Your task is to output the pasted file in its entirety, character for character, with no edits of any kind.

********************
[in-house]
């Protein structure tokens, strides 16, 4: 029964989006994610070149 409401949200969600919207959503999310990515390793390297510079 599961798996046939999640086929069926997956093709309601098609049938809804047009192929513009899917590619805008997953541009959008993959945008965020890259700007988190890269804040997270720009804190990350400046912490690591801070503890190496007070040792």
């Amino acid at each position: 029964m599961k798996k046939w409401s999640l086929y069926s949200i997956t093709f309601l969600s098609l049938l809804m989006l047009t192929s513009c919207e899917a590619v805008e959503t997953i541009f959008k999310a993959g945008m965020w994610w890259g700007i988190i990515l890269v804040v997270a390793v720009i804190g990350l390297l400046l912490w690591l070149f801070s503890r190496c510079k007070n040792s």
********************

[in-house]
């Protein structure tokens, strides 16, 4: 029964989006994610070149 409401949200969600919207959503999310990515390793390297510079 599961798996046939999640086929069926997956093709309601098609049938809804047009192929513009899917590619805008997953541009959008993959945008965020890259700007988190890269804040997270720009804190990350400046912490690591801070503890190496007070040792």
């Amino acid at each position: 029964m599961k798996k046939w409401s999640l086929y069926s949200i997956t093709f309601l969600s098609l049938l809804m989006l047009t192929s513009c919207e899917a590619v805008e959503t997953i541009f959008k999310a993959g945008m965020w994610w890259g700007i988190i990515l890269v804040v997270a390793v720009i804190g990350l390297l400046l912490w690591l070149f801070s503890r190496c510079k007070n040792s």